“It’s beautiful outdoors, and whether it’s the shale under the lake, or trees lined up, or ripples on the water, I find it really inspiring,” the designer says. “It just gives us enough space to be way more creative.”
“The nice thing about the pandemic is we had a lot of time to spend in nature,” Eva Regehr says. “Both my mom and I, that’s where we get our inspiration from and just the clarity of mind to design. Coming out of it, we felt well equipped to be able to create new pieces that are true to our aesthetic and what we do.
“We felt the last couple of collections have actually been a lot more concise because we are a lot more clear about what we want to design.”
Eva joined the company full-time five years ago and since then Catherine believes the brand has appealed to a younger clientele. While “mother-of-the-bride” gowns remain an important part of the business, those clients “want something a little more unconventional,” Eva notes. “They don’t want to look like a mother of the bride.”
The Regehrs say they were more fortunate than many designers because business was strong before the pandemic hit and they had enough cash flow to help tide them through the worst times. “We didn’t do well during the pandemic, but we did better than most. We actually got a reorder from one of our stores. I don’t know who they were selling to, but we got a reorder,” Catherine marvels.
“We’ve very diversified. We sell to Asia, we sell to Europe. We have Middle East clients. We have a client that just buys kaftans from us, like 1,000 at a time. We have trunk show specials, stock orders. I feel like we have always been careful to be well diversified and I think that has protected us as well as the fact that we were strong going in and were able to have enough cash flow to carry us through.”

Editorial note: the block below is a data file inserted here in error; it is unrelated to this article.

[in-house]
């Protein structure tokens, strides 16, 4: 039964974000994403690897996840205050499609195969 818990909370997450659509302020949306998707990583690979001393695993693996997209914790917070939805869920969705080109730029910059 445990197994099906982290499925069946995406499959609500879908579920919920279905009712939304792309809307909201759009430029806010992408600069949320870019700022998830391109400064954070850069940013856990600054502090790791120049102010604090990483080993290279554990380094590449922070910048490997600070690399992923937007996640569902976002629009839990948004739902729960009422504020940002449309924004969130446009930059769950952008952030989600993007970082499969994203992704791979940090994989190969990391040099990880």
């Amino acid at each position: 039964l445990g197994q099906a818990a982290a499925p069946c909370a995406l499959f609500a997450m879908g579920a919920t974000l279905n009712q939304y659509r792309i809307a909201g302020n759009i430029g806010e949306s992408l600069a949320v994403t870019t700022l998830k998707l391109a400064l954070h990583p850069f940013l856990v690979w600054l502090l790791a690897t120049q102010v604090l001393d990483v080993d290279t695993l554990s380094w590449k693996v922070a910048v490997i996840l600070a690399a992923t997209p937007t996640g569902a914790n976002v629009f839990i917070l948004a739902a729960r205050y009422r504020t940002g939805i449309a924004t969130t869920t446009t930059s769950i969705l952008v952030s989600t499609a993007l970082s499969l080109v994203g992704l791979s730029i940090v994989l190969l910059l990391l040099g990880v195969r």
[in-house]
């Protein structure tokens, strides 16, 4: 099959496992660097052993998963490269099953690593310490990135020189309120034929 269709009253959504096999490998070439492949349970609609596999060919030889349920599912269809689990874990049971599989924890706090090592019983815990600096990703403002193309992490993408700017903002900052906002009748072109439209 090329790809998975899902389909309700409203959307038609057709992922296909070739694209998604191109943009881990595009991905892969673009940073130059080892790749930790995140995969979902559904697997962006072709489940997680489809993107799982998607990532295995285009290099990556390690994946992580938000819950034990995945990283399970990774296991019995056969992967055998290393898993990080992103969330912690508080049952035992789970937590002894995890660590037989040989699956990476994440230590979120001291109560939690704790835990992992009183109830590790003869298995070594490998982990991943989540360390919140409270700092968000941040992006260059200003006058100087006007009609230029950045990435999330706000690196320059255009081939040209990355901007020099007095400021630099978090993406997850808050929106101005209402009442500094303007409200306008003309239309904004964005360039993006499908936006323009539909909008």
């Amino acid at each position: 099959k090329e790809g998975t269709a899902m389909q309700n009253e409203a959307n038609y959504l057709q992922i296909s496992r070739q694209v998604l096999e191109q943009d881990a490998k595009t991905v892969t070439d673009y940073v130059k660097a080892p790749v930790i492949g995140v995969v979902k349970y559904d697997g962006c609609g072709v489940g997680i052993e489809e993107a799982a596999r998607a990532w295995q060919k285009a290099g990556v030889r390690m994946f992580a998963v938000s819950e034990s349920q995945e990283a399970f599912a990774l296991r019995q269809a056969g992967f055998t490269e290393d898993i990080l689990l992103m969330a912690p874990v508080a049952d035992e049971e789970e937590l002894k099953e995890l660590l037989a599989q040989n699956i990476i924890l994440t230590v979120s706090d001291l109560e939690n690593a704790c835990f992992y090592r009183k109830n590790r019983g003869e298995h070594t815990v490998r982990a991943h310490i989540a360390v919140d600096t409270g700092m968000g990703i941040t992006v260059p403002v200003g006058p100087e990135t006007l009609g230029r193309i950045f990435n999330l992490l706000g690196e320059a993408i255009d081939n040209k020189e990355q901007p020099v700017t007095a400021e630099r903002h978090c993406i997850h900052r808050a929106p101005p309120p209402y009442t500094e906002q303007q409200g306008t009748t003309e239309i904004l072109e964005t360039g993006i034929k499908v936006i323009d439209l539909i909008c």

“Thankfully throughout the pandemic, we were able to hang onto our staff. We have a very small, family-like team,” Eva says. “They really are artists in what they do. We do everything here in Vancouver. We don’t outsource anything.”
Catherine Regehr and the Enduring Power Of Dressing Up
Now, the design duo, who met with boutique owners from across the country at the end of New York Fashion Week last month, are finding that people seem excited about dressing up again.
“They are not exactly changing what they want to buy but they want to be able to express themselves and reengage with their social group,” Eva says.
“There is a bit more, ‘If not now when?’ ” Catherine notes. “Because what the hell, this could happen again. Who knows where we are going? If we’re in (another) train wreck, we’re going to make sure we are well dressed.”
The pandemic has also taught them that the fashion industry must move to a more sustainable model.
“One of the things that’s quite satisfying for us is having clients come back 20 years later with the same dress worn out,” Catherine says. “They say, ‘I’m going to get the same style again in a different color.’ That is a really important thing for us that clients can keep these garments in their wardrobe.
“We’re not fast fashion.”
“I think, too, for environmental reasons, we’ve found that the way our business works with cut-to-order we really have no waste and our pieces last forever,” Eva adds. “That’s a really important element to us as well, given that we are so inspired to keep a business model that is good for the environment, limiting waste and creating pieces that people will have forever.
“And maintaining the quality over quantity. We always have a minimalist aesthetic, but it’s something that can stay in people’s closets forever.”